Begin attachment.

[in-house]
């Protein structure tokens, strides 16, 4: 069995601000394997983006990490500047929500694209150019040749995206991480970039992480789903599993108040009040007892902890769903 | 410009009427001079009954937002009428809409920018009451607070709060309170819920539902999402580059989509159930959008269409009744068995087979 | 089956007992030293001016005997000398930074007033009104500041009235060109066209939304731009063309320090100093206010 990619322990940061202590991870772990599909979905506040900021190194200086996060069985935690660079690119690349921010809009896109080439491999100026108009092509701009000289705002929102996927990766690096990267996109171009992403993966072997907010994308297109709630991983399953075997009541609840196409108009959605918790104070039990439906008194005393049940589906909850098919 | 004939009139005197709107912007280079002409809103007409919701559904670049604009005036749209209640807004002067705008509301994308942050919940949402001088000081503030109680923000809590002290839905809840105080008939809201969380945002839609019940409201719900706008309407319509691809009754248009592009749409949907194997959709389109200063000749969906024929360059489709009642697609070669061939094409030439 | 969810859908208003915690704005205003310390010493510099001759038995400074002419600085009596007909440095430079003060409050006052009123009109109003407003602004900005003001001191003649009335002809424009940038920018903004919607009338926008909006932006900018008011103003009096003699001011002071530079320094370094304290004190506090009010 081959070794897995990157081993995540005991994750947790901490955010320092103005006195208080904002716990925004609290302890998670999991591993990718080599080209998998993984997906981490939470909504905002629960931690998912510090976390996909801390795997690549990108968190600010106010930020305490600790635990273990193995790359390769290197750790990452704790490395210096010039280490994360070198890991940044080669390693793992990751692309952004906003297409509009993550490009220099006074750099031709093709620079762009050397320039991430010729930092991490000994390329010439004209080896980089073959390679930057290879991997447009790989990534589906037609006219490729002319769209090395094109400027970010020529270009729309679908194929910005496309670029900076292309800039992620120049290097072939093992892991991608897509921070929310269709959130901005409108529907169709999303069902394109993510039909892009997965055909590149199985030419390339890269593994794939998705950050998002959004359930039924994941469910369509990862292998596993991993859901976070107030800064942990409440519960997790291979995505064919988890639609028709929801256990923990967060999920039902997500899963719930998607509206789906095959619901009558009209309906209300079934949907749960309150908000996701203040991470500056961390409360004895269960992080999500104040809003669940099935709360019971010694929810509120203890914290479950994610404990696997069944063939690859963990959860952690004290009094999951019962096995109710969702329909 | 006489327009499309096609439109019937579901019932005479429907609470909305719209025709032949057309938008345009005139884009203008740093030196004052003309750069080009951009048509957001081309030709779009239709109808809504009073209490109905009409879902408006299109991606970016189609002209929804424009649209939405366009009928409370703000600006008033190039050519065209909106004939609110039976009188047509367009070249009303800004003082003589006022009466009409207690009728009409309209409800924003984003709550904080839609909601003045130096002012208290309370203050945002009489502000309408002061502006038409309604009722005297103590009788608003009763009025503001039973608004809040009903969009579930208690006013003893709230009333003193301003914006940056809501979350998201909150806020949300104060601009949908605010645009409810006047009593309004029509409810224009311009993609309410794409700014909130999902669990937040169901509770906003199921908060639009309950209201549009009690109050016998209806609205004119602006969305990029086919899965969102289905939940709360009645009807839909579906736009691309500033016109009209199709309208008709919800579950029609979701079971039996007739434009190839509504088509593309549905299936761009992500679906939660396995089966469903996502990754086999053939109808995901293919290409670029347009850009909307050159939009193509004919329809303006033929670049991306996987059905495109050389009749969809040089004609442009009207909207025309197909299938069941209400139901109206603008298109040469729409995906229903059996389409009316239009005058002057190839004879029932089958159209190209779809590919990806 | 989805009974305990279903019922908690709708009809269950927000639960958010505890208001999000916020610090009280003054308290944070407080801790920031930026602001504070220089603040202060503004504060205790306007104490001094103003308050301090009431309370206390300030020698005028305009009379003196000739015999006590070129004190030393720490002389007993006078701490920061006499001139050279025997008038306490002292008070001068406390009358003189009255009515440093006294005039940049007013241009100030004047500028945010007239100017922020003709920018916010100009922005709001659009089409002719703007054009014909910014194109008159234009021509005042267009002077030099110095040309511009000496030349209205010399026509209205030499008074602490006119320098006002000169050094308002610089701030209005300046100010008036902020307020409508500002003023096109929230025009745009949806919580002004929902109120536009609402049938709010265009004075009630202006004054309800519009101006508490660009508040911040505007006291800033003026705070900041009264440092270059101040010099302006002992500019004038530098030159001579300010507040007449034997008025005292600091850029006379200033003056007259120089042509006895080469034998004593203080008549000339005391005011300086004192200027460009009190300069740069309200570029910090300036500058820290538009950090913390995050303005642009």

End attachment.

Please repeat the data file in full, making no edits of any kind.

[in-house]
């Protein structure tokens, strides 16, 4: 069995601000394997983006990490500047929500694209150019040749995206991480970039992480789903599993108040009040007892902890769903 | 410009009427001079009954937002009428809409920018009451607070709060309170819920539902999402580059989509159930959008269409009744068995087979 | 089956007992030293001016005997000398930074007033009104500041009235060109066209939304731009063309320090100093206010 990619322990940061202590991870772990599909979905506040900021190194200086996060069985935690660079690119690349921010809009896109080439491999100026108009092509701009000289705002929102996927990766690096990267996109171009992403993966072997907010994308297109709630991983399953075997009541609840196409108009959605918790104070039990439906008194005393049940589906909850098919 | 004939009139005197709107912007280079002409809103007409919701559904670049604009005036749209209640807004002067705008509301994308942050919940949402001088000081503030109680923000809590002290839905809840105080008939809201969380945002839609019940409201719900706008309407319509691809009754248009592009749409949907194997959709389109200063000749969906024929360059489709009642697609070669061939094409030439 | 969810859908208003915690704005205003310390010493510099001759038995400074002419600085009596007909440095430079003060409050006052009123009109109003407003602004900005003001001191003649009335002809424009940038920018903004919607009338926008909006932006900018008011103003009096003699001011002071530079320094370094304290004190506090009010 081959070794897995990157081993995540005991994750947790901490955010320092103005006195208080904002716990925004609290302890998670999991591993990718080599080209998998993984997906981490939470909504905002629960931690998912510090976390996909801390795997690549990108968190600010106010930020305490600790635990273990193995790359390769290197750790990452704790490395210096010039280490994360070198890991940044080669390693793992990751692309952004906003297409509009993550490009220099006074750099031709093709620079762009050397320039991430010729930092991490000994390329010439004209080896980089073959390679930057290879991997447009790989990534589906037609006219490729002319769209090395094109400027970010020529270009729309679908194929910005496309670029900076292309800039992620120049290097072939093992892991991608897509921070929310269709959130901005409108529907169709999303069902394109993510039909892009997965055909590149199985030419390339890269593994794939998705950050998002959004359930039924994941469910369509990862292998596993991993859901976070107030800064942990409440519960997790291979995505064919988890639609028709929801256990923990967060999920039902997500899963719930998607509206789906095959619901009558009209309906209300079934949907749960309150908000996701203040991470500056961390409360004895269960992080999500104040809003669940099935709360019971010694929810509120203890914290479950994610404990696997069944063939690859963990959860952690004290009094999951019962096995109710969702329909 | 006489327009499309096609439109019937579901019932005479429907609470909305719209025709032949057309938008345009005139884009203008740093030196004052003309750069080009951009048509957001081309030709779009239709109808809504009073209490109905009409879902408006299109991606970016189609002209929804424009649209939405366009009928409370703000600006008033190039050519065209909106004939609110039976009188047509367009070249009303800004003082003589006022009466009409207690009728009409309209409800924003984003709550904080839609909601003045130096002012208290309370203050945002009489502000309408002061502006038409309604009722005297103590009788608003009763009025503001039973608004809040009903969009579930208690006013003893709230009333003193301003914006940056809501979350998201909150806020949300104060601009949908605010645009409810006047009593309004029509409810224009311009993609309410794409700014909130999902669990937040169901509770906003199921908060639009309950209201549009009690109050016998209806609205004119602006969305990029086919899965969102289905939940709360009645009807839909579906736009691309500033016109009209199709309208008709919800579950029609979701079971039996007739434009190839509504088509593309549905299936761009992500679906939660396995089966469903996502990754086999053939109808995901293919290409670029347009850009909307050159939009193509004919329809303006033929670049991306996987059905495109050389009749969809040089004609442009009207909207025309197909299938069941209400139901109206603008298109040469729409995906229903059996389409009316239009005058002057190839004879029932089958159209190209779809590919990806 | 989805009974305990279903019922908690709708009809269950927000639960958010505890208001999000916020610090009280003054308290944070407080801790920031930026602001504070220089603040202060503004504060205790306007104490001094103003308050301090009431309370206390300030020698005028305009009379003196000739015999006590070129004190030393720490002389007993006078701490920061006499001139050279025997008038306490002292008070001068406390009358003189009255009515440093006294005039940049007013241009100030004047500028945010007239100017922020003709920018916010100009922005709001659009089409002719703007054009014909910014194109008159234009021509005042267009002077030099110095040309511009000496030349209205010399026509209205030499008074602490006119320098006002000169050094308002610089701030209005300046100010008036902020307020409508500002003023096109929230025009745009949806919580002004929902109120536009609402049938709010265009004075009630202006004054309800519009101006508490660009508040911040505007006291800033003026705070900041009264440092270059101040010099302006002992500019004038530098030159001579300010507040007449034997008025005292600091850029006379200033003056007259120089042509006895080469034998004593203080008549000339005391005011300086004192200027460009009190300069740069309200570029910090300036500058820290538009950090913390995050303005642009």